When a freight train carrying more than 100,000 gallons of hazardous chemicals derailed and burned in East Palestine, Ohio, this year, it
set off a panic over rail safety and the toxic fallout for communities downwind.
But less has been known about the origins of the chemicals themselves and their intended destination.
Much of the train’s vinyl chloride freight — which was ultimately incinerated by emergency responders to avert a wider explosion — came
from a chemicals plant in La Porte, just outside Houston, Texas, that is run by OxyVinyls, the chemical arm of Occidental Petroleum,
according to the shipment records released by the Environmental Protection Agency. The chemicals were on a 1,600-mile journey to an
Oxy plant in Pedricktown, N.J., that makes plastic used in PVC flooring.
The details of the cargo were included in an administrative order filed last month by the E.P.A. that was based on shipment data provided
by Oxy and other shippers. Oxy had more than 700,000 pounds of vinyl chloride on the train that derailed, the records show. An E.P.A.
official on Monday confirmed the accuracy of the information.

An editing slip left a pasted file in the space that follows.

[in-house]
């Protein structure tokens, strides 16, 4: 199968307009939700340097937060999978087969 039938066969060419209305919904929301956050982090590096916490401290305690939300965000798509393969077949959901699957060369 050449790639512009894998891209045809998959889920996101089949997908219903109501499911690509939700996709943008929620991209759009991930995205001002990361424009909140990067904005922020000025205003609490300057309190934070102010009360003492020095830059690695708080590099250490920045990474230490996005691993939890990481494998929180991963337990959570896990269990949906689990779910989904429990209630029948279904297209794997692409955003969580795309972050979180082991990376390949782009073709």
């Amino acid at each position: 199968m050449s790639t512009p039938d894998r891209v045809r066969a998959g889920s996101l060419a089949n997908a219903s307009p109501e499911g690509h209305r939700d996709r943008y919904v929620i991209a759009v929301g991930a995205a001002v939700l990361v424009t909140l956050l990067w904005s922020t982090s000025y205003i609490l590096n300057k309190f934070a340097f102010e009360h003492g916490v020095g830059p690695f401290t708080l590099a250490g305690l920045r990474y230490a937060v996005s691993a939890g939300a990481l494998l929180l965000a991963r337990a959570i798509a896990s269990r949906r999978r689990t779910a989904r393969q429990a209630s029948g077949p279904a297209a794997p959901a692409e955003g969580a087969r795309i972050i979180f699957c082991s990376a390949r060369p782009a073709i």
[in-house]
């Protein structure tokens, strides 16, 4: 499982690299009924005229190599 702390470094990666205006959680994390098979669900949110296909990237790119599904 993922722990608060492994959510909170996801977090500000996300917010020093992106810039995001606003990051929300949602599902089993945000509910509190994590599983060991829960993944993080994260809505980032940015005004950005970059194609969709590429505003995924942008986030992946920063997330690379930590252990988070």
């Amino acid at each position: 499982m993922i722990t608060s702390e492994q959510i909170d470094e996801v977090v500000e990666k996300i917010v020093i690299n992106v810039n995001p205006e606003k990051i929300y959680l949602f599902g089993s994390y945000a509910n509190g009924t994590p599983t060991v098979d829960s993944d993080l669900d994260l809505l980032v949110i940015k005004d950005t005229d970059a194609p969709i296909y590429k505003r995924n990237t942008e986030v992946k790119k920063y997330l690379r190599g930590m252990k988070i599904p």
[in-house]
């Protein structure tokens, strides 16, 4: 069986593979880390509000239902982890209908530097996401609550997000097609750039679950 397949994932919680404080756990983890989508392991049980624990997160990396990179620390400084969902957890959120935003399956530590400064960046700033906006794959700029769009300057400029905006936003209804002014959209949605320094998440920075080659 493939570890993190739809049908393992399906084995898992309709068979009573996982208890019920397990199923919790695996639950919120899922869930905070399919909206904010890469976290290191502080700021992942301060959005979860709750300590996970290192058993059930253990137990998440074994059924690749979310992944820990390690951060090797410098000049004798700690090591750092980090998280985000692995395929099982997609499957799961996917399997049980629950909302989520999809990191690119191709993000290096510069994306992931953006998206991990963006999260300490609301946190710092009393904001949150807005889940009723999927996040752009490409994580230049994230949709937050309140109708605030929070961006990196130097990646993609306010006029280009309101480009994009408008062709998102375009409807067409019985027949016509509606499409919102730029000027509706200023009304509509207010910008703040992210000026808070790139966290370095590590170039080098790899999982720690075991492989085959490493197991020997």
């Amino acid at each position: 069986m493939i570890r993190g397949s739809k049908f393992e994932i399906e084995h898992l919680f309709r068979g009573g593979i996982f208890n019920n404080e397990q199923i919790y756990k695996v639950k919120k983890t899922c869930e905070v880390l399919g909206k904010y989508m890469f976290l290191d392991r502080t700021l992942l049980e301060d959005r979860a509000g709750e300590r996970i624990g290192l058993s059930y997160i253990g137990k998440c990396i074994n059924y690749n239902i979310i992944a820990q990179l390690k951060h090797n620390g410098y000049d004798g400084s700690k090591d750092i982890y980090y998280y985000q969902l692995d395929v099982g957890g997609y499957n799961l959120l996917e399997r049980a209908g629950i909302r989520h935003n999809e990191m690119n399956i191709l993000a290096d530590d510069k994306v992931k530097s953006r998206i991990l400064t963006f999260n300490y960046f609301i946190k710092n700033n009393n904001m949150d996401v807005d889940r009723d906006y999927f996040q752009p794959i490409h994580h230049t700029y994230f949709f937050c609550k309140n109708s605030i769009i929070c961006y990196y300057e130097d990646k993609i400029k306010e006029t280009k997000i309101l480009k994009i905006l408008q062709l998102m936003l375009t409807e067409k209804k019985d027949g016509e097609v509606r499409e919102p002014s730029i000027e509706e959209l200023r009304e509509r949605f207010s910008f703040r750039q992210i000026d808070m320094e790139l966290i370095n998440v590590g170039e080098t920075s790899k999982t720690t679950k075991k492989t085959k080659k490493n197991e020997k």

Tracing the Norfolk Southern train’s volatile load to its source sheds light on the environmental and health risks of the nation’s soaring
manufacturing and use of plastics. The chemicals shipped by Oxy were key ingredients in PVC, a rigid material widely used in water
pipes, furniture, floor tiles and packaging.
Plastic manufacturing is booming in America, fueled by cheap and plentiful shale gas. It has become an increasingly important business
for Occidental, a major oil company based in Houston, as nations start moving away from the burning of fossil fuels, the main driver of
Texas and Louisiana, in particular, have become global chemical hubs as oil and gas companies expand their plastics production to offset
the possibility of declining demand for oil as fuel.
While tiny East Palestine has drawn considerable attention for the inferno and its potential health consequences, communities nationwide
are regularly grappling with the health and safety implications of the surge in chemical manufacturing and transportation.